TRC Adopts New Hydraulic Fracturing Water Reuse Rules

The Texas Railroad Commission (TRC) Tuesday adopted new rules to encourage Texas operators to continue their efforts at conserving water used in the hydraulic fracturing process for oil and gas wells, even though hydraulic fracturing and total mining use accounts for less than 1 percent of statewide water use, with irrigation, municipalities and manufacturing making up state’s top three water consumers.

Major changes adopted to the Commission’s water recycling rules include eliminating the need for a Commission recycling permit if operators are recycling fluid on their own leases or transferring their fluids to another operator’s lease for recycling. The changes adopted by the Commission today also clearly identify recycling permit application requirements and reflect existing standard field conditions for recycling permits.

Chairman Barry Smitherman said, "By removing regulatory hurdles, these new amendments will help foster the recycling efforts by oil and gas operators who continue to examine ways to reduce freshwater use when hydraulically fracturing well."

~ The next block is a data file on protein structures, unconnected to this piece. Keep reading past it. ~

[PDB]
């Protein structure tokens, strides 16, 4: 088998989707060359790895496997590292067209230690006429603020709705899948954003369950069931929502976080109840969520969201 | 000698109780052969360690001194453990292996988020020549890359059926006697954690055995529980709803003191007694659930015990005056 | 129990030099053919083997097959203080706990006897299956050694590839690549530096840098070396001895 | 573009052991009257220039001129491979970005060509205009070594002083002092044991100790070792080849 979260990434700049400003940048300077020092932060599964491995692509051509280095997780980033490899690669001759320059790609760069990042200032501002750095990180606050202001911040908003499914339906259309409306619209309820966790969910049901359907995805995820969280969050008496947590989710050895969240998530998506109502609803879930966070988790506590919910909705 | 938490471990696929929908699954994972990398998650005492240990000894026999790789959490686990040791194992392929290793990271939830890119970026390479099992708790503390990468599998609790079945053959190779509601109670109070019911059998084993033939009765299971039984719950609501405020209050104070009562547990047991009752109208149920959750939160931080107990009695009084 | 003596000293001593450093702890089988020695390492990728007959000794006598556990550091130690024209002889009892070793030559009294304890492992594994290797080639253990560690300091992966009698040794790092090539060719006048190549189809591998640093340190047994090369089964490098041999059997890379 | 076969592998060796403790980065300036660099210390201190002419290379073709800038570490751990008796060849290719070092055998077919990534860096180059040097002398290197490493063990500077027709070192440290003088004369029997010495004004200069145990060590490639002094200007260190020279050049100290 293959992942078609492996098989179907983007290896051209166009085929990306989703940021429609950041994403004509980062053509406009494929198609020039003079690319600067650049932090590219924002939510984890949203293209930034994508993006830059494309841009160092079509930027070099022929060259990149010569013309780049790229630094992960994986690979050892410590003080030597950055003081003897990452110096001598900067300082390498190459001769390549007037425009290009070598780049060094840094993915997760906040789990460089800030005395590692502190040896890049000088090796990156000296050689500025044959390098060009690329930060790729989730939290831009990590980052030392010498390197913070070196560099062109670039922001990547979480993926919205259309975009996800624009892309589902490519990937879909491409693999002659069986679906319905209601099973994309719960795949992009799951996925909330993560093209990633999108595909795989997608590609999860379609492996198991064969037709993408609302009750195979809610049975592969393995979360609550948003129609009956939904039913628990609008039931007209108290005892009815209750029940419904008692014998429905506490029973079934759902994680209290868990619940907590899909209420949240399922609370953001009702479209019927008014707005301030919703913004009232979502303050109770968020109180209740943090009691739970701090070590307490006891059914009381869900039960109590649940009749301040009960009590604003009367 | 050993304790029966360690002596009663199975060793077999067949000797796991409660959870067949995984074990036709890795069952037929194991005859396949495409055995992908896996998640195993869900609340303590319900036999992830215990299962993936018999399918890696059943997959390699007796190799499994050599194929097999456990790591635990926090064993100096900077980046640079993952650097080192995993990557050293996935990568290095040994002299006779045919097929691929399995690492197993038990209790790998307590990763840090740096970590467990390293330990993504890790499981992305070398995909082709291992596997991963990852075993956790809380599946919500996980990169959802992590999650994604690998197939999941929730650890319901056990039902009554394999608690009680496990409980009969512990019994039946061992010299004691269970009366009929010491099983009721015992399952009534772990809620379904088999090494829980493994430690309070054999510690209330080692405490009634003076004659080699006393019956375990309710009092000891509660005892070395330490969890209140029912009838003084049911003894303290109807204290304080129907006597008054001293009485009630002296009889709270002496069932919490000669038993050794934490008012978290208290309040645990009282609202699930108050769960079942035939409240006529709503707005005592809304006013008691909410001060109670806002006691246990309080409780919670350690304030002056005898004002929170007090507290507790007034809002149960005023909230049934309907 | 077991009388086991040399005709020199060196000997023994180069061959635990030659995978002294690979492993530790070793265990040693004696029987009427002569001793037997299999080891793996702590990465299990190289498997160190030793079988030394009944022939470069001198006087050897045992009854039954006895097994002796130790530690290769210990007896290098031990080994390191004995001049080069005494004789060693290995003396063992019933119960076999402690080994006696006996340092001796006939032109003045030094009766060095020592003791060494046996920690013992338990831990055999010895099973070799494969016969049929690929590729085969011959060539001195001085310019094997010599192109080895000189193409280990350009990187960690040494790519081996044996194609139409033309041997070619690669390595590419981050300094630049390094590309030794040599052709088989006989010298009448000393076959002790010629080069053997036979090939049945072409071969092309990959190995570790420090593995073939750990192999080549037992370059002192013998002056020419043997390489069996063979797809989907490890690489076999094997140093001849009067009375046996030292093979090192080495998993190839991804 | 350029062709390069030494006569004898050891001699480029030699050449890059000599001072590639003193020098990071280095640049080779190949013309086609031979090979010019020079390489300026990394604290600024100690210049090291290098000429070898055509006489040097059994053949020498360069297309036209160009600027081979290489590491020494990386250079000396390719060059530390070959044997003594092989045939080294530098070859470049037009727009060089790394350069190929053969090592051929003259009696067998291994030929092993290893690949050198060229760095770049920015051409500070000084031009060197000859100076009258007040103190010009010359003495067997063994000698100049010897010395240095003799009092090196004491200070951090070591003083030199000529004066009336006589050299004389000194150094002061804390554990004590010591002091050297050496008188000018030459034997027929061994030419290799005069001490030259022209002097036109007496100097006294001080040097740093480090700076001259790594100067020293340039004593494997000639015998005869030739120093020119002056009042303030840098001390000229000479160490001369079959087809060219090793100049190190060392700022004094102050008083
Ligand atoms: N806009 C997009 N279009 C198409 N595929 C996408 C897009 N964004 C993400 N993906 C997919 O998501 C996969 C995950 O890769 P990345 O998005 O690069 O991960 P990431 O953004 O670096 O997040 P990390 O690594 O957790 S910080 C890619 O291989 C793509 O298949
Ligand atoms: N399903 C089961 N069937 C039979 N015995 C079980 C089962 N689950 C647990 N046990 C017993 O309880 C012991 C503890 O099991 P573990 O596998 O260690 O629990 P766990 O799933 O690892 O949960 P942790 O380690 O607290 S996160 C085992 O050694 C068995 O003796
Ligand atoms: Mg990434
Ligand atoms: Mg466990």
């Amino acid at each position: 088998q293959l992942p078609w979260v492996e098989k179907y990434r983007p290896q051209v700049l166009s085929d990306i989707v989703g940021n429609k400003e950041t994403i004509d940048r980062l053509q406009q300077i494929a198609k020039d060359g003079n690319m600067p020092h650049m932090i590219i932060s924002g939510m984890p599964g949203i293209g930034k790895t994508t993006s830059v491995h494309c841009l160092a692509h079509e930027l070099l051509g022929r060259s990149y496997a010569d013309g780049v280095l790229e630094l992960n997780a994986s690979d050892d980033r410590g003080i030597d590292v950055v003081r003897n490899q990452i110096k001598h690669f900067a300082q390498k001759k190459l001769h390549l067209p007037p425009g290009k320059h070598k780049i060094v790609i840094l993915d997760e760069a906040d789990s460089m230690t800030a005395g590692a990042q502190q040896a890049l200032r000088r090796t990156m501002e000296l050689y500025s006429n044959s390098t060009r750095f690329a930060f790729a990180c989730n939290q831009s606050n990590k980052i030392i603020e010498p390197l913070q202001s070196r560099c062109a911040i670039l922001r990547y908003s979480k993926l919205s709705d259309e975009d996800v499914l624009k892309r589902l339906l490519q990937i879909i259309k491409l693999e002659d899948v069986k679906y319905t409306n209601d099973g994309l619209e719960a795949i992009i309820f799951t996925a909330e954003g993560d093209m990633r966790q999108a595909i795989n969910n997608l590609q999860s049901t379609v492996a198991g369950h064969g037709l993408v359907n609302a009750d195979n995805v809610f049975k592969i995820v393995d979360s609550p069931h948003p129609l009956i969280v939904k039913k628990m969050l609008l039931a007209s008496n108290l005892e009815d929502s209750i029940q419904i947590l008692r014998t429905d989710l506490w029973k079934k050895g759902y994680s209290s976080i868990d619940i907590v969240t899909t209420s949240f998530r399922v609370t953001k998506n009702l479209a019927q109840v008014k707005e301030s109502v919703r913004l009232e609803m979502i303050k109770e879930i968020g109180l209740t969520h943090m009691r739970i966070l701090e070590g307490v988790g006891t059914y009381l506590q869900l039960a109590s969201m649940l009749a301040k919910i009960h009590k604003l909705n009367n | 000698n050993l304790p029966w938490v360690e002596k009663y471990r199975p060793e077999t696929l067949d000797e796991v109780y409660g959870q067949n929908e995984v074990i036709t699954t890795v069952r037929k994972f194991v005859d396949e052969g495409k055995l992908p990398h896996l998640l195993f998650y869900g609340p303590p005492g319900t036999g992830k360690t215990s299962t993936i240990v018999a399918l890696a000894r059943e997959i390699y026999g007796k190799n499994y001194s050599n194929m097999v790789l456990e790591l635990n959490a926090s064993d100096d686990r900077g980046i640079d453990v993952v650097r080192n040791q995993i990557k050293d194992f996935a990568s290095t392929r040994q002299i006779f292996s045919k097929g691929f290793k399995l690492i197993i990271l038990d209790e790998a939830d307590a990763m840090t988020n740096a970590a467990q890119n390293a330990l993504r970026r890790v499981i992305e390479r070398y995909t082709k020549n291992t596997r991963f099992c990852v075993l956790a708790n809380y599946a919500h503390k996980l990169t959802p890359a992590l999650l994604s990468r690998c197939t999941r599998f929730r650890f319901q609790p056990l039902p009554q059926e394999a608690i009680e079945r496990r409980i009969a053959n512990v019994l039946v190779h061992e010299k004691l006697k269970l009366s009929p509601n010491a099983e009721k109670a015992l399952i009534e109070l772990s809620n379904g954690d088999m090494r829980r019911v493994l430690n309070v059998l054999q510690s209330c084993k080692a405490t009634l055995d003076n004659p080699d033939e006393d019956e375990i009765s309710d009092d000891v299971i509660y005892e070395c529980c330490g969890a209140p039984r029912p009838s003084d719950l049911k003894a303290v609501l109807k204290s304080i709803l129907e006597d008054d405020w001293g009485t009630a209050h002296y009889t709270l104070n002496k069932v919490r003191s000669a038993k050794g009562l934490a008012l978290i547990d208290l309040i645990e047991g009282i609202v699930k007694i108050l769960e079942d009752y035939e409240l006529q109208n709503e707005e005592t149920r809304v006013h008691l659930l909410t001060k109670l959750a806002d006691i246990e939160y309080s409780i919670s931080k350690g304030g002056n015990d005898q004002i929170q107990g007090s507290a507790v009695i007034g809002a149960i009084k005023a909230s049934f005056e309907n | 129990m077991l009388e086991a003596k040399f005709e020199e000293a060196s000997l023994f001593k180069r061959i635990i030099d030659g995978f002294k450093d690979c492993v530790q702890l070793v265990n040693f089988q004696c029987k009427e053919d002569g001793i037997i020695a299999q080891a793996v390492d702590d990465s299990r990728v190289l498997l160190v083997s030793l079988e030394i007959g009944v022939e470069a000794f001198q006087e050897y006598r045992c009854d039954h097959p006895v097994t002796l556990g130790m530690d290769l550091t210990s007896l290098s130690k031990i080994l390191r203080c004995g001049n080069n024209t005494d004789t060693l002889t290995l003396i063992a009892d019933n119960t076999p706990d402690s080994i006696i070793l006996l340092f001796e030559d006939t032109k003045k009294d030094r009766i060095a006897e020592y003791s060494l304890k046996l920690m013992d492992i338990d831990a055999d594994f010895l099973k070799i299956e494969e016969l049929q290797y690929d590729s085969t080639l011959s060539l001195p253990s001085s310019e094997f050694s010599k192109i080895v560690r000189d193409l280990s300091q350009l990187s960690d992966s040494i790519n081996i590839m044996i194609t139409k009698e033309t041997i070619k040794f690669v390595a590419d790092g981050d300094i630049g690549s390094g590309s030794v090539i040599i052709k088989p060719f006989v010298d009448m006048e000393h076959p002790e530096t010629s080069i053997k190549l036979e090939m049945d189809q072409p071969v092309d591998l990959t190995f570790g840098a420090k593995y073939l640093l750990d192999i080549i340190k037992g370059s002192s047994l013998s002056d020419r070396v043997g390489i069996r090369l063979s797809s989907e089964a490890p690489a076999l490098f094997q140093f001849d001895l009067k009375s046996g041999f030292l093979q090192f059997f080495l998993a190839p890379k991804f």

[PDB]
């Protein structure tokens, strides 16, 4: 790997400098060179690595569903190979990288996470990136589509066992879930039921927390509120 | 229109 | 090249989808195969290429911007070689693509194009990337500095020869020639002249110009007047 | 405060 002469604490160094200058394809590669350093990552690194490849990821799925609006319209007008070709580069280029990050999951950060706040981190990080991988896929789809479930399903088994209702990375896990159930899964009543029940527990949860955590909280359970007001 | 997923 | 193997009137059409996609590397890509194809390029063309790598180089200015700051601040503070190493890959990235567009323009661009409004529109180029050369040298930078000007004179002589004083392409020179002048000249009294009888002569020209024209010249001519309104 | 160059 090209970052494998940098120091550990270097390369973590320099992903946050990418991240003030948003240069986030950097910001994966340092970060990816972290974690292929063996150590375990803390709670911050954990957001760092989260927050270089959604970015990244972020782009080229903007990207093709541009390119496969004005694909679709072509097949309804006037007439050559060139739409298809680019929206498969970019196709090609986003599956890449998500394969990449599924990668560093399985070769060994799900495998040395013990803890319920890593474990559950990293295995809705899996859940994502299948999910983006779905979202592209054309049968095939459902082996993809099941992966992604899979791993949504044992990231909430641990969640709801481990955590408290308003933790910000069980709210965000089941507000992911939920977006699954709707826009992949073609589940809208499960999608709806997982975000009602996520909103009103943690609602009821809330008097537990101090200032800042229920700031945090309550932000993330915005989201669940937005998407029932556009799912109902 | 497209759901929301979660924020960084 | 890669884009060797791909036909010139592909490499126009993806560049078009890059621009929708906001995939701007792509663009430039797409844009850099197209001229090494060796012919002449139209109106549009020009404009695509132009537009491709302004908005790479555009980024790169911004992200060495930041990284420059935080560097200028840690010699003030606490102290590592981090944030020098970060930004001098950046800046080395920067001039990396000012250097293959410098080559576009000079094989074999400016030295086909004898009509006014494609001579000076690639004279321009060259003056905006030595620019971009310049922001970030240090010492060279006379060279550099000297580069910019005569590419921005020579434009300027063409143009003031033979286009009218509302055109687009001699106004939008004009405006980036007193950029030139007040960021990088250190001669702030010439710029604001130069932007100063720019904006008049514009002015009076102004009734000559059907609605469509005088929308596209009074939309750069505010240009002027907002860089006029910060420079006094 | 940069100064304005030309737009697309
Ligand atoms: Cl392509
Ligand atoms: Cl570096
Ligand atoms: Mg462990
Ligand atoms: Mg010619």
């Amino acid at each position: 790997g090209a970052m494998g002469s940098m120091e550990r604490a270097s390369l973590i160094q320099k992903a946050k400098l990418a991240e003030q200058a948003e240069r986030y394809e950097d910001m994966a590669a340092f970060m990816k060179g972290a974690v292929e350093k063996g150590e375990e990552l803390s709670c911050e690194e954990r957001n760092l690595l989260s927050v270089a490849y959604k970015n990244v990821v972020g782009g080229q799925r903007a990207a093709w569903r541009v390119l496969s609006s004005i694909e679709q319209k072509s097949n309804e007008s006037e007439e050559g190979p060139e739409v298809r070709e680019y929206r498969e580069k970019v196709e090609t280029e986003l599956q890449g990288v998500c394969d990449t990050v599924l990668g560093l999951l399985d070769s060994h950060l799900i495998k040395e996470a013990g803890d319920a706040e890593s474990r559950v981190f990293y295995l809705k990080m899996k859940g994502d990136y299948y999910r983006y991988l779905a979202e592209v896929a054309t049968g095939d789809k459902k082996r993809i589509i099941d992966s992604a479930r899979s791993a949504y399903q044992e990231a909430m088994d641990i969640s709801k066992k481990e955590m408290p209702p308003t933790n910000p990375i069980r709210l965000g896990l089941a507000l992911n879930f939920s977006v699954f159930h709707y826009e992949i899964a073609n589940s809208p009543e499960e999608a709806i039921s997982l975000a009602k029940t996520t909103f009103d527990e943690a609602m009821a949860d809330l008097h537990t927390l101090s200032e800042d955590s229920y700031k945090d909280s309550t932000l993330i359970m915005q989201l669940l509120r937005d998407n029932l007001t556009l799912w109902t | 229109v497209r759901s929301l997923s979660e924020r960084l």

Commissioner David Porter said, "Water use has been a major concern examined by my Eagle Ford Shale Task Force, and I commend our staff for working to streamline our rules to encourage more recycling."

Commissioner Christi Craddick said, "Just as our operators have used technology to bring us into this modern day boom of oil production, they are also using technology to reduce their fresh water use. The changes adopted today will assist in those efforts."

The rule amendment also establishes five categories of commercial recycling permits to reflect industry practices in the field:

On-lease Commercial Solid Oil and Gas Waste Recycling

Off-lease or Centralized Commercial Solid Oil and Gas Waste Recycling

Stationary Commercial Solid Oil and Gas Waste Recycling

Off-lease Commercial Recycling of Fluid; and

Stationary Commercial Recycling of Fluid

The changes to the rule also establish a tiered approach for the reuse of treated fluid, including both authorized reuse of treated fluids in oil and gas operations and provisions for reusing the fluid for other non-oilfield related uses.


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Frieso Pouwer  |  March 28, 2013
I just read up on a club in Arizona State University that is focusing on clearing up the public perception, regulatory standards, and procedures on water reuse. Congrats for allowing these people to continue business more efficiently by alleviating some of the regulatory work needed to do so. Hope all goes well!
George Emory  |  March 26, 2013
Sounds like a good time to be focused on companies that can recycle waste water. ESPH comes to mind